Montgomery Place reflects on our impact on the ‘next batch’ during this time of COVID-19
The years we have spent raising our families and our communities shares a deep and under-acknowledged parallel with a business as American as any…Whiskey.
I was struck by an excerpt from a documentary on the distillation of whiskey by a third-generation employee of the Buffalo Trace distillery in Neat: The Story of Bourbon.
“You come to this whiskey business in your early twenties with everything you know about making whiskey, you make the very best batch you know how to make. Everything that you’ve learned, everything your family has been able to share, you make that batch of whiskey, you’re going to release expressions of it. But when the last barrel from that batch reaches maturity you are now 45 years old, and that was your first batch. So you make another batch, based on everything you learned from your first batch. By the time you go through that process again, and your last barrel reaches its maturity, you are about 75 years old. In this industry, what most people don’t realize, it is very rare, that old whiskey guys like us ever get to taste their third batch to its final maturity. That’s the legacy you leave for the next generation.”
I see an indelible correlation to the world we live in today. Many of us started our families young, in our 20s, with the grand accumulation of knowledge we thought we had. We passed that knowledge on to our children, our nieces and nephews, and saw expressions of it as they matured. When they reached their final maturity and were ready to start the “next batch,” we continued to impart our wisdom and knowledge to grandchildren, watching them flourish beyond the expectations we ever could have hoped for that initial “batch.”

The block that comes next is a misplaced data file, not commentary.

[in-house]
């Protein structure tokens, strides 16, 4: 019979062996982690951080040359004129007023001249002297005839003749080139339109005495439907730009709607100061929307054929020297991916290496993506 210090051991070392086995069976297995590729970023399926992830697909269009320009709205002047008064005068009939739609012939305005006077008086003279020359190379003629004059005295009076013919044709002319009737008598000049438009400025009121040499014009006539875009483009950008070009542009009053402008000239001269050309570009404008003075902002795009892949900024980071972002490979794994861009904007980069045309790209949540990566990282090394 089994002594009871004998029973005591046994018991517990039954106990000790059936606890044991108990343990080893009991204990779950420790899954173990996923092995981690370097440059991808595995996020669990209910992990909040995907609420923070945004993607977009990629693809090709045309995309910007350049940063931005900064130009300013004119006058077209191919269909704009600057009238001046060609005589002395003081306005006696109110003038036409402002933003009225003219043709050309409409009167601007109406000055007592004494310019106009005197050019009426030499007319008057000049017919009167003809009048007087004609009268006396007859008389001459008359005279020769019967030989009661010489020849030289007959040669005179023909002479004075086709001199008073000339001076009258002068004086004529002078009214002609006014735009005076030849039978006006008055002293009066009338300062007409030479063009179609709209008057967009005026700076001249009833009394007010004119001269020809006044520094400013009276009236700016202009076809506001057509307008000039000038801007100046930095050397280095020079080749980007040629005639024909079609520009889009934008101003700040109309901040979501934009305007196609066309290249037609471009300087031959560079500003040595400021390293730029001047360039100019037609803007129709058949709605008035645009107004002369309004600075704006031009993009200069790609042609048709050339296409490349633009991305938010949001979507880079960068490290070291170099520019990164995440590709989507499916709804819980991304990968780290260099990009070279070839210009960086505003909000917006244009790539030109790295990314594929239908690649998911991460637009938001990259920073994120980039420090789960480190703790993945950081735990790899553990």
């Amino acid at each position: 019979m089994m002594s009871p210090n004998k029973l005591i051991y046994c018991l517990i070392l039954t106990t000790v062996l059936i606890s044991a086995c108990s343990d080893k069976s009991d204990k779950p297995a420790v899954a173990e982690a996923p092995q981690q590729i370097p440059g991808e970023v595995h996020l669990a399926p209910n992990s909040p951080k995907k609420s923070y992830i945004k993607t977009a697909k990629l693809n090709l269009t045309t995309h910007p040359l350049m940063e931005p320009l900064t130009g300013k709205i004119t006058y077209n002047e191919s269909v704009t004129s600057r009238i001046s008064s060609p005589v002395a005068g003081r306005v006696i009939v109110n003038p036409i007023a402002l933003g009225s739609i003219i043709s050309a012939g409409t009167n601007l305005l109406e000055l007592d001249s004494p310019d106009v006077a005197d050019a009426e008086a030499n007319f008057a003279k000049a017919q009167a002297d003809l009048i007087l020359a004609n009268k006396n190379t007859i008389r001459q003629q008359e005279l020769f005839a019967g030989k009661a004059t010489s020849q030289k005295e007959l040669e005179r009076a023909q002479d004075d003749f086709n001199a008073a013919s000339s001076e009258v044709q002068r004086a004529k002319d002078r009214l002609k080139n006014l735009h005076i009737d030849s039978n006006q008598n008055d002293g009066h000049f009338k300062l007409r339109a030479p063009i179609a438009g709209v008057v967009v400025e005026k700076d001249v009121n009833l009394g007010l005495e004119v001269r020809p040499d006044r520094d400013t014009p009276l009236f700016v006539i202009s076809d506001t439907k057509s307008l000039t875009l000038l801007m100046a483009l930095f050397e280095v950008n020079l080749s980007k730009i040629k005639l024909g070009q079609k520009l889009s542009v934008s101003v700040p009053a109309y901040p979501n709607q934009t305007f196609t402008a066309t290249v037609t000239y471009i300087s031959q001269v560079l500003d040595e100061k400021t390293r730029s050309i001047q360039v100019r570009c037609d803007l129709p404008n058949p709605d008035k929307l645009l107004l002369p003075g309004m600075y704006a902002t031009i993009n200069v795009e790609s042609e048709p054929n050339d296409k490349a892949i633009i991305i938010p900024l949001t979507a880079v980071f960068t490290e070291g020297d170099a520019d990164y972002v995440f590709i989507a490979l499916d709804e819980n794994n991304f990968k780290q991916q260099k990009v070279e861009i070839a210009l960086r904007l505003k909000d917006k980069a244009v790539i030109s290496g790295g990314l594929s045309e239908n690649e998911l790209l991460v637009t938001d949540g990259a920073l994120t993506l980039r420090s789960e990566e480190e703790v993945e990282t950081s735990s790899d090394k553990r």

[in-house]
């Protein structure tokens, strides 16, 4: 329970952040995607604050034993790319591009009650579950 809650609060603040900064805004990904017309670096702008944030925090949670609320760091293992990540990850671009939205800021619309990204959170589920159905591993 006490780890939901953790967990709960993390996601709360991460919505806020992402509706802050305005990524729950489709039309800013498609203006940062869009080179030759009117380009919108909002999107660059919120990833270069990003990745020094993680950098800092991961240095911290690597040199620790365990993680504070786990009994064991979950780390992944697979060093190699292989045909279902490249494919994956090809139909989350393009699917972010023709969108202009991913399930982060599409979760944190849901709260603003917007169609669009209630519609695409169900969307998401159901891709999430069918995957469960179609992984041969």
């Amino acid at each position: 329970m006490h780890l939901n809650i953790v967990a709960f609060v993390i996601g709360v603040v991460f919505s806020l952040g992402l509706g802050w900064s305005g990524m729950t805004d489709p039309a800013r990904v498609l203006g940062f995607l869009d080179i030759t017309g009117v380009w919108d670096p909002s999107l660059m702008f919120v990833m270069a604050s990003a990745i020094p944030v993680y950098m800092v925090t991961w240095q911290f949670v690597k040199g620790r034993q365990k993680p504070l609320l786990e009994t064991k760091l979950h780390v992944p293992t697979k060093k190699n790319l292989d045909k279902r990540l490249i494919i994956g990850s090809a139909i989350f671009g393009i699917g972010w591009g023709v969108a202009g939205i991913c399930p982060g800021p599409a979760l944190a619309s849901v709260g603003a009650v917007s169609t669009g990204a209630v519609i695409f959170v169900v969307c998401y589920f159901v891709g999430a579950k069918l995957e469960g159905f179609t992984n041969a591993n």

Now, for those of us who are lucky enough, we see that third chance to impart our lessons learned. Those lessons are what we leave for the next generation. It is the sum of our turmoils, our failures and our successes. It is a chance for us to wonder, “How great will this ‘batch’ turn out?”
The beauty of it is that, as you are still reading this, you are affecting the outcome of your “batch.” The wisdom and experience that we can impart on future generations is not over. The time we have, and knowledge we have accumulated, grants us the ability to impact the future of our society, while still learning and adapting to the world we helped create.
The above was authored and shared by my son, Matthew Hart.
Let’s wear our masks. Share our experiences with the next generations so they, too, can learn how to survive a pandemic.
Don’t hesitate to reach out if I can answer any questions or be of further assistance. Call my mobile phone number, 773-617-1317, at any time.
Thinking of our “next batch” inspires us to act with care.